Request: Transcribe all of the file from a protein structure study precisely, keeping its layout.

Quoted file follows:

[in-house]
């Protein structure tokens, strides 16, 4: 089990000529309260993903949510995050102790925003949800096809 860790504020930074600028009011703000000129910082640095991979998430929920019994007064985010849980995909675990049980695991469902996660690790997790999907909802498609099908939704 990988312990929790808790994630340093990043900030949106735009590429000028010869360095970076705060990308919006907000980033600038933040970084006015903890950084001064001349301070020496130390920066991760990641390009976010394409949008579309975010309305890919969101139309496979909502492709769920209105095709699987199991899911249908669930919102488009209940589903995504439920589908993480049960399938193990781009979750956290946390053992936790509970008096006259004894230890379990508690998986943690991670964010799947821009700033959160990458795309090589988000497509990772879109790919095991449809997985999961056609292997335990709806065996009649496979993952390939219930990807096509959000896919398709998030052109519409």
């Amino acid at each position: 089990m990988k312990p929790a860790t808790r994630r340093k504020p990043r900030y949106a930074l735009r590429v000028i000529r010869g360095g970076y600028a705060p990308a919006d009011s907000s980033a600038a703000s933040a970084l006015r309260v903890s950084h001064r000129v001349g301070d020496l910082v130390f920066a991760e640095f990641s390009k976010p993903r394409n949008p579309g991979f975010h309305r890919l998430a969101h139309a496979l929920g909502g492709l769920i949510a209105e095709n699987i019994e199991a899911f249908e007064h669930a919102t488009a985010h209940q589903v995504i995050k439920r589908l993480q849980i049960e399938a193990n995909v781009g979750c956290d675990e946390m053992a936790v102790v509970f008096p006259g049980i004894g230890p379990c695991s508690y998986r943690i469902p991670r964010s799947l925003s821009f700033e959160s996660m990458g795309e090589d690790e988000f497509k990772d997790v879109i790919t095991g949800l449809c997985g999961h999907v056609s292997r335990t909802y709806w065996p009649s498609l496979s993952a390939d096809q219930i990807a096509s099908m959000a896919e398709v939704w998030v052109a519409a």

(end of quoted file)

[in-house]
């Protein structure tokens, strides 16, 4: 089990000529309260993903949510995050102790925003949800096809 860790504020930074600028009011703000000129910082640095991979998430929920019994007064985010849980995909675990049980695991469902996660690790997790999907909802498609099908939704 990988312990929790808790994630340093990043900030949106735009590429000028010869360095970076705060990308919006907000980033600038933040970084006015903890950084001064001349301070020496130390920066991760990641390009976010394409949008579309975010309305890919969101139309496979909502492709769920209105095709699987199991899911249908669930919102488009209940589903995504439920589908993480049960399938193990781009979750956290946390053992936790509970008096006259004894230890379990508690998986943690991670964010799947821009700033959160990458795309090589988000497509990772879109790919095991449809997985999961056609292997335990709806065996009649496979993952390939219930990807096509959000896919398709998030052109519409």
């Amino acid at each position: 089990m990988k312990p929790a860790t808790r994630r340093k504020p990043r900030y949106a930074l735009r590429v000028i000529r010869g360095g970076y600028a705060p990308a919006d009011s907000s980033a600038a703000s933040a970084l006015r309260v903890s950084h001064r000129v001349g301070d020496l910082v130390f920066a991760e640095f990641s390009k976010p993903r394409n949008p579309g991979f975010h309305r890919l998430a969101h139309a496979l929920g909502g492709l769920i949510a209105e095709n699987i019994e199991a899911f249908e007064h669930a919102t488009a985010h209940q589903v995504i995050k439920r589908l993480q849980i049960e399938a193990n995909v781009g979750c956290d675990e946390m053992a936790v102790v509970f008096p006259g049980i004894g230890p379990c695991s508690y998986r943690i469902p991670r964010s799947l925003s821009f700033e959160s996660m990458g795309e090589d690790e988000f497509k990772d997790v879109i790919t095991g949800l449809c997985g999961h999907v056609s292997r335990t909802y709806w065996p009649s498609l496979s993952a390939d096809q219930i990807a096509s099908m959000a896919e398709v939704w998030v052109a519409a």